“And Yet, Her Eyes” takes place prior to the US military’s reversal of the “don’t ask, don’t tell” policy. Did you write it before or after this change? Did it influence you to write this story?
The story was written after the repeal, but not by much. There had been plenty of debate in the news and in my social circles around the time I was drafting this piece. So, yes, it certainly affected the development of the story: I knew I wanted to work through issues of identity, particularly the splitting of consciousness required of those forced into the closet during the DADT era, while also dealing with trauma and recovery. There’s a lot of overlap between different forms of trauma, physical or psychological or both, and how they destabilize a person’s identity and self-concept.
What do you think the invading luminescence is?
We can call it a haunting. The world is plenty full of things that are enigmatic, phenomena that aren’t entirely explicable—the haunting is one of those, to me.
Did the luminescence choose to keep Sasha alive, and, if so, why does that possibility challenge Sasha’s sense of identity?
I don’t think we can ascribe agency to the haunting; Sasha doesn’t, necessarily. The issue is that her prior self-concept didn’t involve failure—or what she perceives to be failure—particularly of her physical competency and capability. For Sasha, who is a deeply self-organized and driven person, having her own agency forcibly removed and experiencing severe trauma that makes her feel helpless is hard to bounce back from. The alienation that Sasha feels from herself after the experience is exacerbated and embodied by the haunting: yet another thing she cannot control and doesn’t feel is rightly part of her.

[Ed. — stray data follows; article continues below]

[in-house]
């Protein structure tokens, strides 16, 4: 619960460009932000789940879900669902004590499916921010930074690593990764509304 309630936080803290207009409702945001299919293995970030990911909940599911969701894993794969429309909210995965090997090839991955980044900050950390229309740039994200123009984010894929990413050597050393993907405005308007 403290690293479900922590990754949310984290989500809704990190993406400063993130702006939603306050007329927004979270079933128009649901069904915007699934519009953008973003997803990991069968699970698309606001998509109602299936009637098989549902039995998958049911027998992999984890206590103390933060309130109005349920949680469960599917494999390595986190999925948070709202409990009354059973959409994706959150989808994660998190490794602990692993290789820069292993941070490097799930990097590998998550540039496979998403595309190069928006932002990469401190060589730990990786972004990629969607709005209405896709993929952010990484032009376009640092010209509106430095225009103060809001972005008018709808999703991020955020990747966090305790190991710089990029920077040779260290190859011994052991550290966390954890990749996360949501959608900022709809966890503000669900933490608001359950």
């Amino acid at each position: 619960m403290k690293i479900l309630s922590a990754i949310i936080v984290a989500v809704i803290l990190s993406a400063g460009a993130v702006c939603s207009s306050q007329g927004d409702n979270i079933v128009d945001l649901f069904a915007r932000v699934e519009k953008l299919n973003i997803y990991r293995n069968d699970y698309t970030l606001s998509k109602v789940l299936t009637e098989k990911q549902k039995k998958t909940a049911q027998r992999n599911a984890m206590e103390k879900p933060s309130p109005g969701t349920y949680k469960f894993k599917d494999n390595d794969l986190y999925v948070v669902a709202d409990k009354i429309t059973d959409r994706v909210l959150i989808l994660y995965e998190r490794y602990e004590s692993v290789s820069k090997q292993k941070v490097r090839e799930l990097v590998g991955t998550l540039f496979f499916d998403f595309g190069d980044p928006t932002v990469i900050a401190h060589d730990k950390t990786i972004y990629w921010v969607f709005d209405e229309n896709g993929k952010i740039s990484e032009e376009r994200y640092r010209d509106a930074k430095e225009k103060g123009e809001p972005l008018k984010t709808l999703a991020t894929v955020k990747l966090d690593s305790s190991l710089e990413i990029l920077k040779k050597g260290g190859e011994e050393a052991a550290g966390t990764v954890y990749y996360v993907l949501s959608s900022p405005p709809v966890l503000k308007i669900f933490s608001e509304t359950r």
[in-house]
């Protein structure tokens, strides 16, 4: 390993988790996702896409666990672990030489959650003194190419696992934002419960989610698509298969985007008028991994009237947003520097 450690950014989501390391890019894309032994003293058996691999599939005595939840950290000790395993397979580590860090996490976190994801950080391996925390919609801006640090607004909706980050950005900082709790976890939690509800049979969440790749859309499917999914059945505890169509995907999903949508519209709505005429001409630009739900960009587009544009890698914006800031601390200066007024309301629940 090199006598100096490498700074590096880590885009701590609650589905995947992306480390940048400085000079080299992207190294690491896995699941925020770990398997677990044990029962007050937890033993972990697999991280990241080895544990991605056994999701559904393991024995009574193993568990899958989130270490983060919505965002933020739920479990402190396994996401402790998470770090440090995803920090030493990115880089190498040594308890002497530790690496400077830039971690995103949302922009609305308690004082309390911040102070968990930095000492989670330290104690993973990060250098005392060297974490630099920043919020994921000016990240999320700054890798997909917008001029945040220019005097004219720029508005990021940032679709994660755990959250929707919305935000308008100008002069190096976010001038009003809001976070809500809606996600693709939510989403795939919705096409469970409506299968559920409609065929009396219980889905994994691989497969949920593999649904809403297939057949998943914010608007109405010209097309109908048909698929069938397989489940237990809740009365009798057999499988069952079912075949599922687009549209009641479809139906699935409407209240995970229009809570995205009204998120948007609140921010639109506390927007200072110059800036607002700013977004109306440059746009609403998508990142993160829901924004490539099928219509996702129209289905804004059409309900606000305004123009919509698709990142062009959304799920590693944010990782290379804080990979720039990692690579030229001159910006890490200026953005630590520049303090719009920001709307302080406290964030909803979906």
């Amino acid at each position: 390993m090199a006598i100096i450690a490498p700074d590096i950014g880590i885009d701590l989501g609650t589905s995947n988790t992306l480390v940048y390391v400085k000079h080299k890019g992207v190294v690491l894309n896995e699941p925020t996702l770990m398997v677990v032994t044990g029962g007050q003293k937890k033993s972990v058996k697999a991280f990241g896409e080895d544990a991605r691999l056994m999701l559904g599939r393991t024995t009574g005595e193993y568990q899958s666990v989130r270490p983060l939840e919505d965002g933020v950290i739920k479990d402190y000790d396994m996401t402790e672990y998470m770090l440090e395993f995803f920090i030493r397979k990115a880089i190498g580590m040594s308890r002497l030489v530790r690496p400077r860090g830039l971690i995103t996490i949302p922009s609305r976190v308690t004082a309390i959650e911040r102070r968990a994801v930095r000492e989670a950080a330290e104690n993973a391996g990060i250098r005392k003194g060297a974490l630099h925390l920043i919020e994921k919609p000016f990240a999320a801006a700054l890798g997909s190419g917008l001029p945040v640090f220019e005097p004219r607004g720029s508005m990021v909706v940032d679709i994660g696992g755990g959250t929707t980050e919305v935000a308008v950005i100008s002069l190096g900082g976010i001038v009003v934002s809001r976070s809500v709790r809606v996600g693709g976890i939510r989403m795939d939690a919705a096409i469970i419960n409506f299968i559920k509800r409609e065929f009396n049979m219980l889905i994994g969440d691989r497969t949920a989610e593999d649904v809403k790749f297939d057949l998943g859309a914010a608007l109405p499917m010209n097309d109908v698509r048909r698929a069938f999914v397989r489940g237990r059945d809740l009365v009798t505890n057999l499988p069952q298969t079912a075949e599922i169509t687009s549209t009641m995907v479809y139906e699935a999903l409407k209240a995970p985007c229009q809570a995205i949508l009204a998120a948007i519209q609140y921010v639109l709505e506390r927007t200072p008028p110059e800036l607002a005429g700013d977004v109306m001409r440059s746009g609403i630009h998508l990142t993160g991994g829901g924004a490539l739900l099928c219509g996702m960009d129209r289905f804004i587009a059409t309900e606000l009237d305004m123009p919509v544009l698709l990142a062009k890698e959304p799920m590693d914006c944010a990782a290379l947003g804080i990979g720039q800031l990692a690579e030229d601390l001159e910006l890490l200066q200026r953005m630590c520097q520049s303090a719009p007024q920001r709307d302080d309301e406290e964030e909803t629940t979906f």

This story leaves Sasha’s fate unresolved. Do you know what happens, or is it a mystery to you as well?
Actually, I don’t think it’s particularly unresolved. This is a story about internal conflict, self-perception, psychological and physical wounding—and, ultimately, the process of beginning to heal. Sasha goes through a lot; she comes through on the other side ready to pursue her life as a person who is striving toward wholeness and self-acceptance. The process is never easy—I expect that she’ll have plenty of trouble in the months and years after this—but the pivotal moment that starts the recovery process has occurred.
In the end it’s a story out of a life, really, and lives don’t tend to have neat arcs and resolutions.
What else do you have coming up that our readers can look forward to?
Well, there’s a short story forthcoming from Tor.com called “The Writ of Years.” I also have a few fresh stories in the works at the moment. Oh, and I have two essays coming out soon: one on Hunter Thompson and gonzo for the forthcoming Interfictions magazine, and one on Torchwood and camp in Queers Dig Time Lords edited by Sigrid Ellis and Michael Thomas.
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